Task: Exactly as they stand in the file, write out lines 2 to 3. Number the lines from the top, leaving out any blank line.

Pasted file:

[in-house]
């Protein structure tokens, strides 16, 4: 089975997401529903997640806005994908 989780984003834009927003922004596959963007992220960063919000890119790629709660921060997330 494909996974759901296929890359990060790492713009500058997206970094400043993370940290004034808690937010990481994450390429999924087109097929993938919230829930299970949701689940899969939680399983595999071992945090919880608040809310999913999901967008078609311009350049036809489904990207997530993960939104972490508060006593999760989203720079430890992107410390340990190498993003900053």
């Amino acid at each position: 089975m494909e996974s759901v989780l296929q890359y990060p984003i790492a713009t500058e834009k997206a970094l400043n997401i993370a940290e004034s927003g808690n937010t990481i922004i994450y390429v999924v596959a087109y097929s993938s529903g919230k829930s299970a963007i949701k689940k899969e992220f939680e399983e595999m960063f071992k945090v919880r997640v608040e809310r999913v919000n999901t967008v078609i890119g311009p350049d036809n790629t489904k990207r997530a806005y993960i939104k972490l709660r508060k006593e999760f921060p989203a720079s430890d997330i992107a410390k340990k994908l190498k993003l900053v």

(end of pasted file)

């Protein structure tokens, strides 16, 4: 089975997401529903997640806005994908 989780984003834009927003922004596959963007992220960063919000890119790629709660921060997330 494909996974759901296929890359990060790492713009500058997206970094400043993370940290004034808690937010990481994450390429999924087109097929993938919230829930299970949701689940899969939680399983595999071992945090919880608040809310999913999901967008078609311009350049036809489904990207997530993960939104972490508060006593999760989203720079430890992107410390340990190498993003900053």
């Amino acid at each position: 089975m494909e996974s759901v989780l296929q890359y990060p984003i790492a713009t500058e834009k997206a970094l400043n997401i993370a940290e004034s927003g808690n937010t990481i922004i994450y390429v999924v596959a087109y097929s993938s529903g919230k829930s299970a963007i949701k689940k899969e992220f939680e399983e595999m960063f071992k945090v919880r997640v608040e809310r999913v919000n999901t967008v078609i890119g311009p350049d036809n790629t489904k990207r997530a806005y993960i939104k972490l709660r508060k006593e999760f921060p989203a720079s430890d997330i992107a410390k340990k994908l190498k993003l900053v």